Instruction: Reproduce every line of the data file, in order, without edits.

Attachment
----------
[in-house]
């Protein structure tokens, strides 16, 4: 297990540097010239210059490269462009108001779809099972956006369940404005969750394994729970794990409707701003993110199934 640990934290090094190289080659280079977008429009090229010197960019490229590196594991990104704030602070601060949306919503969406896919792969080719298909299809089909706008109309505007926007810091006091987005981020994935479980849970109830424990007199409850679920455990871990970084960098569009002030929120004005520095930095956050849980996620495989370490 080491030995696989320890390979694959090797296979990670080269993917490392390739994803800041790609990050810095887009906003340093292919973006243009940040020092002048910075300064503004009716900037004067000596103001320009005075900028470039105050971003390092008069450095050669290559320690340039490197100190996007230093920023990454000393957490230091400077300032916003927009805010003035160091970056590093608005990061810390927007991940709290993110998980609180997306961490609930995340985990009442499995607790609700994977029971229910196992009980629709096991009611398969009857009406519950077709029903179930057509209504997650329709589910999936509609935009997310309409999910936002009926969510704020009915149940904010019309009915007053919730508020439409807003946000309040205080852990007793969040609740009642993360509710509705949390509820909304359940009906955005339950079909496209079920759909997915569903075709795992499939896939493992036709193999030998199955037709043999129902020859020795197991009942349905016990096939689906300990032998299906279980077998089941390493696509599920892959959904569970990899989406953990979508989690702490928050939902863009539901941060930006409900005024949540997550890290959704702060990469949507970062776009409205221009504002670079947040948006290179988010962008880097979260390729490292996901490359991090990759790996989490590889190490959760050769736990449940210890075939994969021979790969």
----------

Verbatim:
[in-house]
């Protein structure tokens, strides 16, 4: 297990540097010239210059490269462009108001779809099972956006369940404005969750394994729970794990409707701003993110199934 640990934290090094190289080659280079977008429009090229010197960019490229590196594991990104704030602070601060949306919503969406896919792969080719298909299809089909706008109309505007926007810091006091987005981020994935479980849970109830424990007199409850679920455990871990970084960098569009002030929120004005520095930095956050849980996620495989370490 080491030995696989320890390979694959090797296979990670080269993917490392390739994803800041790609990050810095887009906003340093292919973006243009940040020092002048910075300064503004009716900037004067000596103001320009005075900028470039105050971003390092008069450095050669290559320690340039490197100190996007230093920023990454000393957490230091400077300032916003927009805010003035160091970056590093608005990061810390927007991940709290993110998980609180997306961490609930995340985990009442499995607790609700994977029971229910196992009980629709096991009611398969009857009406519950077709029903179930057509209504997650329709589910999936509609935009997310309409999910936002009926969510704020009915149940904010019309009915007053919730508020439409807003946000309040205080852990007793969040609740009642993360509710509705949390509820909304359940009906955005339950079909496209079920759909997915569903075709795992499939896939493992036709193999030998199955037709043999129902020859020795197991009942349905016990096939689906300990032998299906279980077998089941390493696509599920892959959904569970990899989406953990979508989690702490928050939902863009539901941060930006409900005024949540997550890290959704702060990469949507970062776009409205221009504002670079947040948006290179988010962008880097979260390729490292996901490359991090990759790996989490590889190490959760050769736990449940210890075939994969021979790969």